I really like the decision to leave things vague.
Fiction around the world varies, and it is a very Western model to have closure that ties up all loose ends: everyone gets married, the evil guy is killed, blah blah blah. In your face, this is how this ended. A lot of Eastern cultures, however, thrive on an ambiguous model, one in which a lot of interpretation Is needed or encouraged. Subtle or metaphysical. This particular model is mostly recognized in countries that also recognize Buddhism, and as such can be found in places as varied as Sri Lanka and Japan.
And ah, Japan! Who on this website has Japan and Japanese storytelling not touched? Japan is what I’m emphasizing because it’s relevant and because it’s probably the most encountered (and also because it’s my area of study and where I lived forever, so). The fact is, Japanese storytelling is vague, which, ugh I’m about to use my degree here, I’m so sorry, is part of a shared sense of aesthetic values that be traced back to before the Meiji era—Dr. Donald Keene notes four of these particular aesthetic characteristics, one of which is grace and subtlety. Buddhism’s own doctrines of transience bolster this . . .
By all of this, I mean: How many endings have you seen? How many of them were satisfactory? I was a huge fan of How I Met Your Mother until its controversial ending, but alas, the biggest retcon in history snuffed out that love by blowing apart the dynamics I enjoyed. Similarly, I was a fan of the Harry Potter series until its epilogue—which is called the crapilogue many places over.
These endings spelled everything out and I hate them, I hate them enough that they crushed my entire fandom love for their associated series. I’m not one of the people who can ignore endings and cherish the past—it’s just not me.
What about anime and manga? One of my favorite anime/manga is GetBackers—it ended beautifully and I recommend it for everyone! Every now and again I encounter some poor fool who is convinced it ended with the mains getting together with random chicks and everyone hooks up and blah blah blah—but that doesn’t happen, blessedly. It ends like it begins, same status quo.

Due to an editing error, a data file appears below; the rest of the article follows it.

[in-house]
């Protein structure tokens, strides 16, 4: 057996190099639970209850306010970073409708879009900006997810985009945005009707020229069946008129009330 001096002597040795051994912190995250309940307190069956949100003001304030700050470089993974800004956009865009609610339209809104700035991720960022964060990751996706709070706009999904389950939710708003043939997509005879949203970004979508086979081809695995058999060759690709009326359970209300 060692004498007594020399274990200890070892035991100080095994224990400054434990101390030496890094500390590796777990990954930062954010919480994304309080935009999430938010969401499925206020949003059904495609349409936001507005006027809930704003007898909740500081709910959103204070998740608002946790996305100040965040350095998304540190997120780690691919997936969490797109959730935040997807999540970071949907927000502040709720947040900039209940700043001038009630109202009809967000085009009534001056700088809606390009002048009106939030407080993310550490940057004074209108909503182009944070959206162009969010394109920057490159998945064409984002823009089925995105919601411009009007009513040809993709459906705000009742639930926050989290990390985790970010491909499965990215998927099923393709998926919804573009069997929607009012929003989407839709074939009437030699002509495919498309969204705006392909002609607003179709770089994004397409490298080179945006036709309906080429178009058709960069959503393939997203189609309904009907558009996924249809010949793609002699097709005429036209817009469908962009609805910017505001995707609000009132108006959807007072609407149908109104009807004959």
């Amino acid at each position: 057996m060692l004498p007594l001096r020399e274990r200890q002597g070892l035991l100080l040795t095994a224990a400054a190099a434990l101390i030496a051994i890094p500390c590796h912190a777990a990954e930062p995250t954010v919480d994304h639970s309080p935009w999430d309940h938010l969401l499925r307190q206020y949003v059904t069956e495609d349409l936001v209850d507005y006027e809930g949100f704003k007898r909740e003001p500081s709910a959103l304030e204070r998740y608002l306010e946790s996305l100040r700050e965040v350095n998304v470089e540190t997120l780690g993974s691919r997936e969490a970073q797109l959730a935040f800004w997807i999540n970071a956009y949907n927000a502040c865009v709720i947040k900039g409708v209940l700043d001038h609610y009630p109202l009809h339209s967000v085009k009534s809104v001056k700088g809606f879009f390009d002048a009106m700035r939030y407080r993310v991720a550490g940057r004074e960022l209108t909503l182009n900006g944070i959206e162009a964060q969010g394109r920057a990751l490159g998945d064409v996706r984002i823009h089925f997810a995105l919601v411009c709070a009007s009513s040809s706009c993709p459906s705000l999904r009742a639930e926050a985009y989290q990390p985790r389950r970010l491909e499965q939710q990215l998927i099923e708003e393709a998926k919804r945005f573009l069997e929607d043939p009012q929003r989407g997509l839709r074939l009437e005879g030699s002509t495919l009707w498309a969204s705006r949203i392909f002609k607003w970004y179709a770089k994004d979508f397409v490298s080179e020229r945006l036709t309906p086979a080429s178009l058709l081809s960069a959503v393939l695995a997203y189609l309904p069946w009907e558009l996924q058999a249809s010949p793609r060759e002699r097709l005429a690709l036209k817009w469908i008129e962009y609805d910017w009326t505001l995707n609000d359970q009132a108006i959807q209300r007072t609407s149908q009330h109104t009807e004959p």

This is not to say that all anime/manga are vague, but it is definitely common. I still love Naruto (sigh, who hasn’t been there once) but I worry about its impending end—I worry how the author will take things, whether or not his ending will be ambiguous or in your face—one of those endings will be destructive to my love, though, because if something blatant is announced, becomes canon, then there’s no going back, there’s no overlooking it or daydreaming or creating: there is only finite.
A lot of creators inspire others to create, too. Who didn’t start out drawing fan art? I have my own ideas and comics now because I, at one point, was inspired by someone else’s ideas. If all my own headcanons are destroyed by an ending, that creative urge is destroyed, too. Of course no creator has to change their story to suit strangers—all I’m saying is that the ending to a story has an impact. For me, the vaguer, the better, in order to love something forever.
Off*Beat has been a part of life since I was essentially Tory’s age. I loved it because (embarrassingly) I am like Tory a lot—even the obsessive, stalker type things, haha, which I don’t mind admitting since I’ve mostly grown out of it and am on the internet lol. I liked him and related to him, and even if OB wasn’t a constant presence in my life, I had 2 sets of the TP books—one set I kept at home, the other I brought with me when I traveled. And my friends and I did create! We daydreamed about the characters when they were older and made up little headcanons for them and drew art, too!
So it was with trepidation that I started reading Volume 3 lest it undo everything I imagined for it—not that my little teenage stories were canon, per se, but alas, I feel that their memory is good, the prospect to continue to dream is greater.
This is a real essay, wow. I’m very happy with this ending, even though, yes, I’d love to see The Adventures of Dr. Blake and Colin Stephens; if I don’t, though, they’ll still live in my head and heart.